Natives Targeted Most for Hate Crimes
During his six-year term on the U.S. Civil Rights Commission, Chairman Arlan Melendez of the Reno Sparks Indian Colony saw more than his share of racism, discrimination and hate crimes against Native Americans.
But even he was surprised by the vicious attacks by skinheads against one of his tribe’s families, Johnny and Lisa Bonta, in Fernley, Nevada in late May.
“We know from hearings in Montana, New Mexico and South Dakota that hate crimes are continuing to happen against Native Americans, mostly in border towns near our reservations,” he said, citing a soon-to-be released report developed by the U.S. Civil Rights Commission that compiled testimony in 2009 about hate crimes from hundreds of Americans Indians.
The report follows up on the 2005 Department of Justice report that showed the overall violent crime rate among American Indians and Alaska Natives was 100 per 1,000 persons, meaning that one out of 10 American Indians has been a victim of violence.
The study also found that “American Indians are more likely than people of other races to experience violence at the hands of someone of a different race,” with 70 percent of reported violent attacks committed by non-Indians.
“Nevada was always known as the ‘Mississippi of the West’ for its rampant racism. Up until the late 1950s, Indians had to be off the streets by sundown or face arrest,” said Melendez. “Reno was a very racist place, but over the years it’s become more diversified as more Hispanic people moved into the area. Sadly, that’s not the case in many rural communities where there’s still a lot of good ‘ole boy attitudes.”
Melendez said he was shocked and very concerned about the hate crime committed against tribal members, especially since the victims are now being portrayed as the perpetrators, despite evidence to the contrary.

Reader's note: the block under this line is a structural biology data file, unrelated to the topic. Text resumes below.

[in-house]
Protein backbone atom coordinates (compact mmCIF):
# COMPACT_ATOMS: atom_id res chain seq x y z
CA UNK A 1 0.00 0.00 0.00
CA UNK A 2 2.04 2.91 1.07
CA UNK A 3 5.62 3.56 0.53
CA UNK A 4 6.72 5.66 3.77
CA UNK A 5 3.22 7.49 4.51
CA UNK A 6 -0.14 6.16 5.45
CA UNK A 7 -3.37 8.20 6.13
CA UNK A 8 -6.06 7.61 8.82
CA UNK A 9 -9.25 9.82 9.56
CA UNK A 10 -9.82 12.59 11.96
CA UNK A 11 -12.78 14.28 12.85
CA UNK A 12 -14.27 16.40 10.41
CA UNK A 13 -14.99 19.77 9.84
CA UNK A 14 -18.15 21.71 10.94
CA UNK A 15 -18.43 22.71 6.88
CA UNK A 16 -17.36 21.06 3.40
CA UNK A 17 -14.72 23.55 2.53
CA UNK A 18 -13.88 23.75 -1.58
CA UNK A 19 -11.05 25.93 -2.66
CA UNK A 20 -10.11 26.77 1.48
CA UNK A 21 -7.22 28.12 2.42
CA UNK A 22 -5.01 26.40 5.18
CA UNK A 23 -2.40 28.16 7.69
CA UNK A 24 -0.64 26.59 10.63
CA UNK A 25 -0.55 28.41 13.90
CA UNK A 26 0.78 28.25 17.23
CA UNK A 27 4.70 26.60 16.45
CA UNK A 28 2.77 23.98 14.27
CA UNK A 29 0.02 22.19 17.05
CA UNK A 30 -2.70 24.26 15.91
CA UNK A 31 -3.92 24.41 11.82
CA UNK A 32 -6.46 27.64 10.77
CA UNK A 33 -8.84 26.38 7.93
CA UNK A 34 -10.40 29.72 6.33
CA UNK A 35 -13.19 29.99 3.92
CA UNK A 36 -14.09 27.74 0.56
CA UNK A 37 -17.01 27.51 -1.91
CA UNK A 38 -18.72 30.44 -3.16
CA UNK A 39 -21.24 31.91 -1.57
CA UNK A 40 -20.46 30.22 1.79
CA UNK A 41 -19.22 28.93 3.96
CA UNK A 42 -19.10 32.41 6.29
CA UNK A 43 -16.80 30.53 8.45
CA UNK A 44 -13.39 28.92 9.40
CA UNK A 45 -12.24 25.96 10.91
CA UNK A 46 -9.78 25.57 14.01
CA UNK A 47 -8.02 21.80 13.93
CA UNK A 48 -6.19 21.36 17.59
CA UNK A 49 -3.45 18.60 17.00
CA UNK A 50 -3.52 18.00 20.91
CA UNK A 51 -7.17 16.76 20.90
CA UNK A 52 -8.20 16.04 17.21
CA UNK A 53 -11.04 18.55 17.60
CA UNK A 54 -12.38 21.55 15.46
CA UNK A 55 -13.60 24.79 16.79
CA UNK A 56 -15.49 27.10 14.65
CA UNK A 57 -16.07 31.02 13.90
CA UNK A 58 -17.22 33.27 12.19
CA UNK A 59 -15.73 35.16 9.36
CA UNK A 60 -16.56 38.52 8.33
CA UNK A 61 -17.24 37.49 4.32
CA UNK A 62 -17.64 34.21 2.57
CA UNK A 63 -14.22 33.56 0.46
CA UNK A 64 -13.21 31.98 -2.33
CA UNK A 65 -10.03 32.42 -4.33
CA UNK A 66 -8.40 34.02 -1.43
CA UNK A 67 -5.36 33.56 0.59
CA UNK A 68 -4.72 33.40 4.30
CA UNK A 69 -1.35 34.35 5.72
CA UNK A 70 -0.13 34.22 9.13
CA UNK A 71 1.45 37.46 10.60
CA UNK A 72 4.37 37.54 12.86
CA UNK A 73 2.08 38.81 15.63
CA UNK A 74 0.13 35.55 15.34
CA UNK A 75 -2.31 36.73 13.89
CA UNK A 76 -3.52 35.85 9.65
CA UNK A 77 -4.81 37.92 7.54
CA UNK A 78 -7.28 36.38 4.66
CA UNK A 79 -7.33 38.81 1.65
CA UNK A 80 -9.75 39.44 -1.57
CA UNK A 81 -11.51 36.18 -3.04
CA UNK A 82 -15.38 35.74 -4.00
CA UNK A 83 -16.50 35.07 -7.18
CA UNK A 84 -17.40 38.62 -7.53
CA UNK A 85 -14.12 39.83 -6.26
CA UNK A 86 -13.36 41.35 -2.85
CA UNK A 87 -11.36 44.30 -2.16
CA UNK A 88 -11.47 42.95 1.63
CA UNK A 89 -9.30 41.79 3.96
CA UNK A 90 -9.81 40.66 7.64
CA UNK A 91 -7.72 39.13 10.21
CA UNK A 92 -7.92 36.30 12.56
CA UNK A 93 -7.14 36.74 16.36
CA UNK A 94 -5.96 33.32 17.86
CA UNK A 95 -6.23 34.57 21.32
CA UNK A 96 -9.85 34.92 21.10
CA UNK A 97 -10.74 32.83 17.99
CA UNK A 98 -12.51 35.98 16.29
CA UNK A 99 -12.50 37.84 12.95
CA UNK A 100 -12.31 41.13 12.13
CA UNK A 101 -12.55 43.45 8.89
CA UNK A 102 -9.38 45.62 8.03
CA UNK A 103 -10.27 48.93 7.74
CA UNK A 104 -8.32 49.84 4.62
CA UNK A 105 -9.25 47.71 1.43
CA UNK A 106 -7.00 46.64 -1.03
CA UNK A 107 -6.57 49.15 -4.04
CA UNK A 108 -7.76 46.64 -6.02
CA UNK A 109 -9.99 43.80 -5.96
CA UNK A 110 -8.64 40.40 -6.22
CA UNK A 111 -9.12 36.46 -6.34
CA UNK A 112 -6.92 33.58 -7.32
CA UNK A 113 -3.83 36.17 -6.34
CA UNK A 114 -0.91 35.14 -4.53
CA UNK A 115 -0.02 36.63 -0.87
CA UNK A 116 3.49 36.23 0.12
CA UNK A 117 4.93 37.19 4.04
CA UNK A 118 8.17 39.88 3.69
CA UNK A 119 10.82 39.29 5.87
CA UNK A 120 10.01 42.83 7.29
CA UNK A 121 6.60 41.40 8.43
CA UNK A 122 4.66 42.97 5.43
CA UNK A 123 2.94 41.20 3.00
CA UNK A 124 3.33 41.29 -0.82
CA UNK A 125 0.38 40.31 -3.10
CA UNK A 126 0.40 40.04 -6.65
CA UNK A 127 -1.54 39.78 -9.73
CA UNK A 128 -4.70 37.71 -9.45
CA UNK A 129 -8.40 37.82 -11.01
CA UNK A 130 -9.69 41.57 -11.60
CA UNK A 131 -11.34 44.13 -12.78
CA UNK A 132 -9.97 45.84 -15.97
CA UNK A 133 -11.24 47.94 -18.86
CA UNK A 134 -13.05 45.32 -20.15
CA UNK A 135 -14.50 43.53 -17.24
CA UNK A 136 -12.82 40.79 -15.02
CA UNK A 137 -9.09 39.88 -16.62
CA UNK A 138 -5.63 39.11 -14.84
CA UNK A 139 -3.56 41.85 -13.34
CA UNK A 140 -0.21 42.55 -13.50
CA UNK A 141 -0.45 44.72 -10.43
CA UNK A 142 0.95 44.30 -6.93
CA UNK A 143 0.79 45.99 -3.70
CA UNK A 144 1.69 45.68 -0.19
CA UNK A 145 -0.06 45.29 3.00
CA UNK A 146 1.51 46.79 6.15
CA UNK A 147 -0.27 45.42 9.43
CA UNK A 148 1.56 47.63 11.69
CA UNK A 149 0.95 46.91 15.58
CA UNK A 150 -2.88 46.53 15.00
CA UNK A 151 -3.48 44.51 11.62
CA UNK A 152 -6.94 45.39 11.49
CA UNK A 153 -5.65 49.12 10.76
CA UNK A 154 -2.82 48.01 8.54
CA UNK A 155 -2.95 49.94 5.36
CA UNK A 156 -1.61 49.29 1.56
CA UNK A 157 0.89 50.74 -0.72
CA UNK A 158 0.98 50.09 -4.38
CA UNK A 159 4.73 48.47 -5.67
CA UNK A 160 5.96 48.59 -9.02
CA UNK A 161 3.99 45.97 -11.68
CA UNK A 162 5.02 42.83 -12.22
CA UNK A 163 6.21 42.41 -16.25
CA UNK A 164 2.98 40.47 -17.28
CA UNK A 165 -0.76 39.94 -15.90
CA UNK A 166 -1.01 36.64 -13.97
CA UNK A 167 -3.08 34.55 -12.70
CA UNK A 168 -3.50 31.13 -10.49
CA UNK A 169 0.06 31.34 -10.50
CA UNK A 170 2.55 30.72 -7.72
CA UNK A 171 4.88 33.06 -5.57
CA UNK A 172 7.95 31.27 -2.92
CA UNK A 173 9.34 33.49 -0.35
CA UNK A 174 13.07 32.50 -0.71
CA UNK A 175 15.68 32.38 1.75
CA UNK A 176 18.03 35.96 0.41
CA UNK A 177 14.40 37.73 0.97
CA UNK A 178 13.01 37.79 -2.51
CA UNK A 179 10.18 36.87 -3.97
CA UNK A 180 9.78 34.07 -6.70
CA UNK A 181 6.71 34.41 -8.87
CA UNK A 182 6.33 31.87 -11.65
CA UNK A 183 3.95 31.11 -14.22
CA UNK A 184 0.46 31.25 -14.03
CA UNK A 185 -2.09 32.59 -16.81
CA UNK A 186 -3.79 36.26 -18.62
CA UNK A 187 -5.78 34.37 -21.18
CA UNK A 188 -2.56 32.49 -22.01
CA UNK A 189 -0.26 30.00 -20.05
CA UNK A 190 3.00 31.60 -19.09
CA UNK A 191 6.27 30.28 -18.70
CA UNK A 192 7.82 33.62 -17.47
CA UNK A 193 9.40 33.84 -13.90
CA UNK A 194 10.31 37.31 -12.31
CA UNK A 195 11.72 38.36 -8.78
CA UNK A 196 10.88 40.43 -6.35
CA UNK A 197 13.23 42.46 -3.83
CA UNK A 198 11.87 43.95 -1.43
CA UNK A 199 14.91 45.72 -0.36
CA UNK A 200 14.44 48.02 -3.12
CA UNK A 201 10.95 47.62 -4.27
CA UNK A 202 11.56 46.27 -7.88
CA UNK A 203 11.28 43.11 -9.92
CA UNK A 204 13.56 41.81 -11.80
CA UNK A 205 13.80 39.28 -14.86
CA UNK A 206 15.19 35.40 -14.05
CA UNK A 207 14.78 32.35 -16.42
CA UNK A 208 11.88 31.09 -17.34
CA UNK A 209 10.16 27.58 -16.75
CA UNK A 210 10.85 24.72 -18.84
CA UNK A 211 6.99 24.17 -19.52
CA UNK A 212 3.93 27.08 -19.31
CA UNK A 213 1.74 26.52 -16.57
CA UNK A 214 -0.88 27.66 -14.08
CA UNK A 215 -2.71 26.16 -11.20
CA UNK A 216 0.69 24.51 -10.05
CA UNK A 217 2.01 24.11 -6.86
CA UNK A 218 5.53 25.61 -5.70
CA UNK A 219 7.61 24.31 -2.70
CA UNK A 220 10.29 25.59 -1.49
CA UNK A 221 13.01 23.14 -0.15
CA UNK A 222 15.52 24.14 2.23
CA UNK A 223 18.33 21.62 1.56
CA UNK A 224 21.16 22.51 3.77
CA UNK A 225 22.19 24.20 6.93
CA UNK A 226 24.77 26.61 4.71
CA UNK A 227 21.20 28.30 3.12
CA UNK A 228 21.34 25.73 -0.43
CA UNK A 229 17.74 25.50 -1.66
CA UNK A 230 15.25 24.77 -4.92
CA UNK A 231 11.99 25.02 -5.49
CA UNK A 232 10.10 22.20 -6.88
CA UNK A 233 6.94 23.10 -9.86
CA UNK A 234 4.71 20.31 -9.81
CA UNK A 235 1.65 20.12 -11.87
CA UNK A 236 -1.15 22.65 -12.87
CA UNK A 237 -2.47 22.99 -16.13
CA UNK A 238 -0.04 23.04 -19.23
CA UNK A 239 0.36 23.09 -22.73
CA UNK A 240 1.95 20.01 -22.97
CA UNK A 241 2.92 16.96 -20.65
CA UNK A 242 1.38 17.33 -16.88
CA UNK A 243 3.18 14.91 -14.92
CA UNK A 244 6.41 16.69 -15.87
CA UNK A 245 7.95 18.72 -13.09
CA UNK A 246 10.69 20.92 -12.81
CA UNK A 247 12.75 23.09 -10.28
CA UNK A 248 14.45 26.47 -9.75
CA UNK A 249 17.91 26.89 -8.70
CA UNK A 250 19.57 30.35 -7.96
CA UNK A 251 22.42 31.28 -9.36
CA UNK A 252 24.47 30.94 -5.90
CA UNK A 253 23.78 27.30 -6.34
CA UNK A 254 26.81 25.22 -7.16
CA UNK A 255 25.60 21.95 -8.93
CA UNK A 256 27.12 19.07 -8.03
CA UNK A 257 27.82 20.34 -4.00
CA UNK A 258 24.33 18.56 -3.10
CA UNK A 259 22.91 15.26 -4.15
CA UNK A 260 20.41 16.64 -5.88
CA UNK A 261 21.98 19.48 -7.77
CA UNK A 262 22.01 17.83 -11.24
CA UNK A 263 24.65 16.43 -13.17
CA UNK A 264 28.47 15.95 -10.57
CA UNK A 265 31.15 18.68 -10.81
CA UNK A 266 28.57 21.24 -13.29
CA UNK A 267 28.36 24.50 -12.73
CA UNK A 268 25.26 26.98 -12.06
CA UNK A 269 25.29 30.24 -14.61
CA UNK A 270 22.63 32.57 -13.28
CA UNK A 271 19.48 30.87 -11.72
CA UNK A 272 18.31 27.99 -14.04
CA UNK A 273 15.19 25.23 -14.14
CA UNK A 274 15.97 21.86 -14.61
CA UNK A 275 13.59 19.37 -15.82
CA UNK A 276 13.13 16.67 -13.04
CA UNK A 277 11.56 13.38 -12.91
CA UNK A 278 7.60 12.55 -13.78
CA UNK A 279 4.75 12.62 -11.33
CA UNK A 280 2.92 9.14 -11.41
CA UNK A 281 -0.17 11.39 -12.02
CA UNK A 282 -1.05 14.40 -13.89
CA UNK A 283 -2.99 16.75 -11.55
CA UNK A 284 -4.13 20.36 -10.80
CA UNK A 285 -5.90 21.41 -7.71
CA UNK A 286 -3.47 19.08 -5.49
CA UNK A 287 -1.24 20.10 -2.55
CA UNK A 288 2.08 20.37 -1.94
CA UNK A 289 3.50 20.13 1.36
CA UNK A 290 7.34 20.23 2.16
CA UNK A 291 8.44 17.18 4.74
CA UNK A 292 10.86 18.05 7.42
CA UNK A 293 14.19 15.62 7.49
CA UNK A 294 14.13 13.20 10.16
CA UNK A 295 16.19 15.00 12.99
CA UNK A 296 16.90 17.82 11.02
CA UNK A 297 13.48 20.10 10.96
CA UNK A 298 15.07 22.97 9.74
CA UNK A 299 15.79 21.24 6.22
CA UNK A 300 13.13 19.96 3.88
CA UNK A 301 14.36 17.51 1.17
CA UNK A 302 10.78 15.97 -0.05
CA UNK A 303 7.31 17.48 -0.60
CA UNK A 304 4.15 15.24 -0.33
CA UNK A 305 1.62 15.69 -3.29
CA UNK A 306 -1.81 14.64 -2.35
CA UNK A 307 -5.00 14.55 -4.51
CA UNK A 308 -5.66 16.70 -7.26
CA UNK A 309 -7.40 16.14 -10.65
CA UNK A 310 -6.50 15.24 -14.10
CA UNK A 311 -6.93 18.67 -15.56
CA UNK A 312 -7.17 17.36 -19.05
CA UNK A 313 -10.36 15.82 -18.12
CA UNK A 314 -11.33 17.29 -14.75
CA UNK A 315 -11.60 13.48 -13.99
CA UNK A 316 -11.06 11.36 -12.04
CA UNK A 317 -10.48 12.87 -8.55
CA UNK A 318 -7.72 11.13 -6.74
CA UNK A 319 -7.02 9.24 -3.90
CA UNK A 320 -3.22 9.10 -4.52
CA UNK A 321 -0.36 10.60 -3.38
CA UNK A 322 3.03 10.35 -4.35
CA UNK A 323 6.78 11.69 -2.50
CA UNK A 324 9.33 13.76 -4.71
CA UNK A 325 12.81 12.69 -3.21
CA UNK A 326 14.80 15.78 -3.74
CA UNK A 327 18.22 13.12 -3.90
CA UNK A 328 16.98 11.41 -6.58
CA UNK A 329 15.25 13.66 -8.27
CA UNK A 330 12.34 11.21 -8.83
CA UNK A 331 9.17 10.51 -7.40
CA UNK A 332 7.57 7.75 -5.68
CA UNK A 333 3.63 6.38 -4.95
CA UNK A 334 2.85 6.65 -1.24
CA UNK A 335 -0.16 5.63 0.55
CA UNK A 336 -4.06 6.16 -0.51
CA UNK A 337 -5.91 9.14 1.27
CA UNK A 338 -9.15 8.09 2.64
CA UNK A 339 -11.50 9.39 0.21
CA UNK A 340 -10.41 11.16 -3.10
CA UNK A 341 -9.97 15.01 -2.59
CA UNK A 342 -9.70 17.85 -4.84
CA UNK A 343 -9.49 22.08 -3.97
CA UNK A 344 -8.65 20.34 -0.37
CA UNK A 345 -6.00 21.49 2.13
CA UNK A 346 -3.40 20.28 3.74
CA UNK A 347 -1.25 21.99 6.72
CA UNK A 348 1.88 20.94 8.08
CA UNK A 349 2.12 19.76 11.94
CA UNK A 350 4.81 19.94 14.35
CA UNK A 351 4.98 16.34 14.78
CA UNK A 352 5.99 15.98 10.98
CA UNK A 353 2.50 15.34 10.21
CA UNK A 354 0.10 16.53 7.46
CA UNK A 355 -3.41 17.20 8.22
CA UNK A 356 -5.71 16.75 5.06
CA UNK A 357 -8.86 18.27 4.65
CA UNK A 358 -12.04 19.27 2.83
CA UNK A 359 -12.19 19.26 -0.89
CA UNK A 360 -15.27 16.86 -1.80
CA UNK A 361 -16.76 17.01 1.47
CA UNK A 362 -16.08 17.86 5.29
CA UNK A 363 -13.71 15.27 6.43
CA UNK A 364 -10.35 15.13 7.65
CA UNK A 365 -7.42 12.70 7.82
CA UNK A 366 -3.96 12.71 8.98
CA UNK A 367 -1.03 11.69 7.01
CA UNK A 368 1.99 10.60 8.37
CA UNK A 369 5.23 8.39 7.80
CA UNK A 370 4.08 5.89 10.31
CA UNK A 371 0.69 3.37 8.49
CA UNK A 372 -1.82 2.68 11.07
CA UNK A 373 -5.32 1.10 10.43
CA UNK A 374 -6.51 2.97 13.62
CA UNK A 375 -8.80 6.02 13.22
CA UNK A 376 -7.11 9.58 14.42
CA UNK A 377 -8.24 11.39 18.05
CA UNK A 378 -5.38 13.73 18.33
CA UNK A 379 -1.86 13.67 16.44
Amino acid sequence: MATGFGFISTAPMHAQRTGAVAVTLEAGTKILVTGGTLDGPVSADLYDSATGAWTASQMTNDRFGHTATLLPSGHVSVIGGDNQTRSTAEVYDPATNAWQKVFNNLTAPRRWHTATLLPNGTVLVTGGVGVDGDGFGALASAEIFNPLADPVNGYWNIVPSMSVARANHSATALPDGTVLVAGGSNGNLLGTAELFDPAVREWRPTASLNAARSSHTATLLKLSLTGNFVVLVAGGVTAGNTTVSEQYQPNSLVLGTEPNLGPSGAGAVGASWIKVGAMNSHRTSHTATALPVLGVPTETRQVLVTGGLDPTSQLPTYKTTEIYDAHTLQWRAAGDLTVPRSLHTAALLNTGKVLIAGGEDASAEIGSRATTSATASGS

“We need to put pressure on law enforcement and the judicial system to ensure the Bontas are treated fairly. Our main concern is that these attacks need to be taken very seriously and fully investigated as hate crimes,” he said. “Lots of times there are questions about who has jurisdiction in small towns near reservations, and we try to work cooperatively with them, but sometimes they want to sweep things under the rug. All we are asking for is fairness and equitable treatment.”
Melendez said it’s difficult to establish adequate and effective oversight to ensure border towns are respecting the civil and human rights of Americans Indians.
“How do we make sure their elected officials, law enforcement and judges are not prejudiced or have negative attitudes about Native Americans?” he asked. “I would hope they wouldn’t want their community to get a black eye and bad reputation for harboring racist attitudes.”
But one of the few large-scaled studies of hate crimes conducted in recent years indicates that only 10 percent of hate crimes against Natives are reported to law enforcement authorities, according to Barbara Perry, a professor at the University of Ontario who interviewed nearly 300 American Indians in border towns. She said the low reporting rate was largely due to "historical and contemporary experience with the police, and the perception they do not take Native American victimization seriously."
In her 2007 book “Anti-Indianism in Modern America,” Native American Studies professor Elizabeth Cook-Lynn said, "There has been little attempt by legal authorities or anyone else to understand the phenomenon of racially motivated violence in these communities. The first step is to acknowledge that anti-Indian hate crime is America’s essential cancer and that it is a mortal illness, as devastating as anti-Semitism has been to other parts of the world."
Melendez said he’s spoken to other tribal leaders in the region and they are asking law enforcement in Nevada communities to keep an eye out for clusters of neo-Nazi skinheads or other organizations that promote hate against minorities.
“We hear stories all the time about racial slurs in businesses and stores, and we hear from Native people who are getting attacked because of racial hatred. We have to do more to make people accountable for their actions,” said Melendez.
“People should report these incidents no matter how minor they seem because small things lead to big things,” he said.
“Every Native American has the right not to be threatened or abused. We’ve kept quiet about these things for too long, and it’s time to publicly speak out against this type of unacceptable behavior.”
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